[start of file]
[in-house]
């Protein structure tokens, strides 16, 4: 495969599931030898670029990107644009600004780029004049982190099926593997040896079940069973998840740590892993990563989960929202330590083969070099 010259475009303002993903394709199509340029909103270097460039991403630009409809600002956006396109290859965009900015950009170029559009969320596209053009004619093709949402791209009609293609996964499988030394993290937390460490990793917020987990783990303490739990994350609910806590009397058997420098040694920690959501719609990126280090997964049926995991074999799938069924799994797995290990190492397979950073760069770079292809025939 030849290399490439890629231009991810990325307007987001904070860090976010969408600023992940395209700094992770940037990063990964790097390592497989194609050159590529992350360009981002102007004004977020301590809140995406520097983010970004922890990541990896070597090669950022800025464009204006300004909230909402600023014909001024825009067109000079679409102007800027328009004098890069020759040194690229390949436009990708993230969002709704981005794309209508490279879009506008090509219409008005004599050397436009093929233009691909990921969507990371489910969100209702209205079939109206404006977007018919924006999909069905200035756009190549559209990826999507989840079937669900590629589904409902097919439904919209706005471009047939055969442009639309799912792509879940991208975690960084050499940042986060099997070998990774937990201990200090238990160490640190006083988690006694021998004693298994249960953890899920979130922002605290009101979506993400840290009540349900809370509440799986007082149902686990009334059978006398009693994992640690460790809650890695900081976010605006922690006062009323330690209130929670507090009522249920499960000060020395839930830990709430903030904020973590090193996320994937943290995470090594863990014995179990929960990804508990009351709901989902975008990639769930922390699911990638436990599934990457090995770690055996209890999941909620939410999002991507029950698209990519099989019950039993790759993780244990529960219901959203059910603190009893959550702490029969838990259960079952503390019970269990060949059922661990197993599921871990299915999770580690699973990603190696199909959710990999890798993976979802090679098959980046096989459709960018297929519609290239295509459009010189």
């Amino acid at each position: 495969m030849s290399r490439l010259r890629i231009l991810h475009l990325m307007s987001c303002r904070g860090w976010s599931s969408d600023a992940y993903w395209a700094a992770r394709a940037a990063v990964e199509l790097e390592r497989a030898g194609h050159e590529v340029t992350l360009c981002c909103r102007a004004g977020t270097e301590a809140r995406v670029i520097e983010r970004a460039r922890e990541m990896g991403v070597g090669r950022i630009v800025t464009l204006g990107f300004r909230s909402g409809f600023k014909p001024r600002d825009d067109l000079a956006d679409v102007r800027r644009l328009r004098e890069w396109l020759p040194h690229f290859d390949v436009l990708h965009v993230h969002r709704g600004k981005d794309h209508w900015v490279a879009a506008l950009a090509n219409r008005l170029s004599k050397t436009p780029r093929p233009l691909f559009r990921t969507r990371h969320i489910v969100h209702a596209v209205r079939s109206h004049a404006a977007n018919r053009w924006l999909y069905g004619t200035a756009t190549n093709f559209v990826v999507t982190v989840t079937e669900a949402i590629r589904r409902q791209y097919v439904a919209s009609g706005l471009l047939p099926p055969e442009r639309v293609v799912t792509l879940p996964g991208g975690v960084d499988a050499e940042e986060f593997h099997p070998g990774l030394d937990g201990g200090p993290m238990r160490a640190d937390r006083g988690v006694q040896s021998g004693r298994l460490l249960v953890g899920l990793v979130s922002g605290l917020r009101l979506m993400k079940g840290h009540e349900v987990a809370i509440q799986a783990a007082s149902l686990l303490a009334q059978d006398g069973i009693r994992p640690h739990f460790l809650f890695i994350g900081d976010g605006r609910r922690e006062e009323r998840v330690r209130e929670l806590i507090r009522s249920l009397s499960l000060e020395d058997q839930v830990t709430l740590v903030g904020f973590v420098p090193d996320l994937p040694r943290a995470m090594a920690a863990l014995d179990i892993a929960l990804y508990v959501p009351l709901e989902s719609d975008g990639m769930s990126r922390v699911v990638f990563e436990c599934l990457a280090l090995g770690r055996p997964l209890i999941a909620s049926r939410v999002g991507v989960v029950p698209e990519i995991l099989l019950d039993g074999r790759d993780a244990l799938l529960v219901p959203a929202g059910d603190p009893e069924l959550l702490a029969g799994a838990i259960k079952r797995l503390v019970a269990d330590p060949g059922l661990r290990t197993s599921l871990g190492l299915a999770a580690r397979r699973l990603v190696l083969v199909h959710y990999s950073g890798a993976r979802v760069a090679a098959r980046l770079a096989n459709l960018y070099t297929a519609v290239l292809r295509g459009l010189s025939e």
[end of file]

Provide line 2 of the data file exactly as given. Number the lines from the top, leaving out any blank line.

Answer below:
């Protein structure tokens, strides 16, 4: 495969599931030898670029990107644009600004780029004049982190099926593997040896079940069973998840740590892993990563989960929202330590083969070099 010259475009303002993903394709199509340029909103270097460039991403630009409809600002956006396109290859965009900015950009170029559009969320596209053009004619093709949402791209009609293609996964499988030394993290937390460490990793917020987990783990303490739990994350609910806590009397058997420098040694920690959501719609990126280090997964049926995991074999799938069924799994797995290990190492397979950073760069770079292809025939 030849290399490439890629231009991810990325307007987001904070860090976010969408600023992940395209700094992770940037990063990964790097390592497989194609050159590529992350360009981002102007004004977020301590809140995406520097983010970004922890990541990896070597090669950022800025464009204006300004909230909402600023014909001024825009067109000079679409102007800027328009004098890069020759040194690229390949436009990708993230969002709704981005794309209508490279879009506008090509219409008005004599050397436009093929233009691909990921969507990371489910969100209702209205079939109206404006977007018919924006999909069905200035756009190549559209990826999507989840079937669900590629589904409902097919439904919209706005471009047939055969442009639309799912792509879940991208975690960084050499940042986060099997070998990774937990201990200090238990160490640190006083988690006694021998004693298994249960953890899920979130922002605290009101979506993400840290009540349900809370509440799986007082149902686990009334059978006398009693994992640690460790809650890695900081976010605006922690006062009323330690209130929670507090009522249920499960000060020395839930830990709430903030904020973590090193996320994937943290995470090594863990014995179990929960990804508990009351709901989902975008990639769930922390699911990638436990599934990457090995770690055996209890999941909620939410999002991507029950698209990519099989019950039993790759993780244990529960219901959203059910603190009893959550702490029969838990259960079952503390019970269990060949059922661990197993599921871990299915999770580690699973990603190696199909959710990999890798993976979802090679098959980046096989459709960018297929519609290239295509459009010189």